How many hugs in day we need
People around the world use hugs to express a range of emotions, from joy and affection to sympathy and sadness. During social and emotional upheavals, we seek comfort and peace of mind in mutual touch.
According to Virginia Satir, a famous American psychologist and psychotherapist, we need 4 hugs a day to survive, eight to feel good and 12 to develop and grow. While these numbers are not exact science, they do show how close physical contact a person needs.
There are many studies that prove the importance of cuddling. It is not only the number of bodily touches that matters, but also their duration. On average, it is three seconds, but a therapeutic hug should last 20 seconds or more, according to scientists. This is how long it takes for the body to produce oxytocin, the love hormone that helps to cope with anxiety and fears.
About the benefits of hugging
Sensory nerves are activated during physical contact and receptors in the skin. They convert mechanical stimulation into electrical and chemical signals that travel along a peripheral nerve to the spinal cord and then to the brain. Sensory pathways activate areas of the brain associated with social connection, pleasure, pain.
Hugs increase oxytocin levels
After activating a group of receptors called C-tactile afferents, oxytocin from the hypothalamus, a region of the brain which is part of the limbic system – the reward system. The hypothalamus is responsible for the regulation of many metabolic processes in the autonomic nervous system.
Oxytocin is known for its influence on social connections. Research shows that neurons that release this hormone are widely projected throughout the brain, including into regulatory areas associated with social interaction, fear, aggression, calmness and stress.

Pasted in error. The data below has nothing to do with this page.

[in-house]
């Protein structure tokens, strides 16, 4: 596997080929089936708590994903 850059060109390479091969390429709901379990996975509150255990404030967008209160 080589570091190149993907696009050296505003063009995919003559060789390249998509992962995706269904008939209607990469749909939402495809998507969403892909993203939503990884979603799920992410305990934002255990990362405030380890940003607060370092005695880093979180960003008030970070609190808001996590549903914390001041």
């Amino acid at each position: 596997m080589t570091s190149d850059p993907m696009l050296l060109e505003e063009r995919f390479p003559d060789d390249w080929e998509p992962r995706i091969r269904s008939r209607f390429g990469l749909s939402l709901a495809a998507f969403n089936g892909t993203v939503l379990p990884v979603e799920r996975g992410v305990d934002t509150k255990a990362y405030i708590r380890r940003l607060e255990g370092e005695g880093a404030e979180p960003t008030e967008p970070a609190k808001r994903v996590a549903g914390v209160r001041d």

While most of the released Oxytocin acts on various structures that have an impact outside the brain, some of the oxytocin remains in the brain and affects behavior, mood and physiology, affecting the limbic (emotional) center, stimulating feelings of contentment, reducing anxiety / stress and strengthening social bonds. p>
Hugs support the immune system
Raising oxytocin levels also strengthens the immune system. Close physical contact causes the so-called stress buffering effect, in which a person who is often hugged is less likely to get sick due to severe nervous tension.
Oxytocin acts on the pituitary gland, reducing the level of the stress hormone cortisol in the body. Along with reducing the amount of cortisol, social support through physical contact also allows a person to cope with stressful situations, rather than depleting the immune system, conserving its strength to fight disease.
In a 2015 Carnegie Mellon study, a group of healthy participants were exposed to the common cold virus. It turned out that among the participants who had social support in the form of hugs, there were fewer cases of illness due to the stress-induced buffering effect of body contact. In addition, the results showed that the patients experienced less severe symptoms of the disease when they were hugged.
While activated sensory receptors send signals to the brain, impulses are also transmitted to the vagus nerve, which helps mediate the parasympathetic response of the heart, lungs, and digestive tract. This helps lower blood pressure. Studies in laboratory animals have shown that activation of the vagus nerve increases the release of oxytocin, decreasing heart rate and cortisol levels.
Hugging helps to relax
After sensory neurons are activated, the brain increases the number of neurotransmitters that play a role in the formation of positive emotions associated with physical contact. For example, the neurotransmitter dopamine is responsible for motivation, goal setting, and rewarding behavior. Research shows that cuddling releases dopamine in the limbic pathways of the brain, creating feelings of pleasure and fulfillment.
Research findings also show that levels of another neurotransmitter, serotonin, are increased by activating sensory receptors, which can also improve mood.
It is thanks to the intense release of oxytocin in combination with neurotransmitters that a person feels calm, relaxation and mental comfort after close physical contact.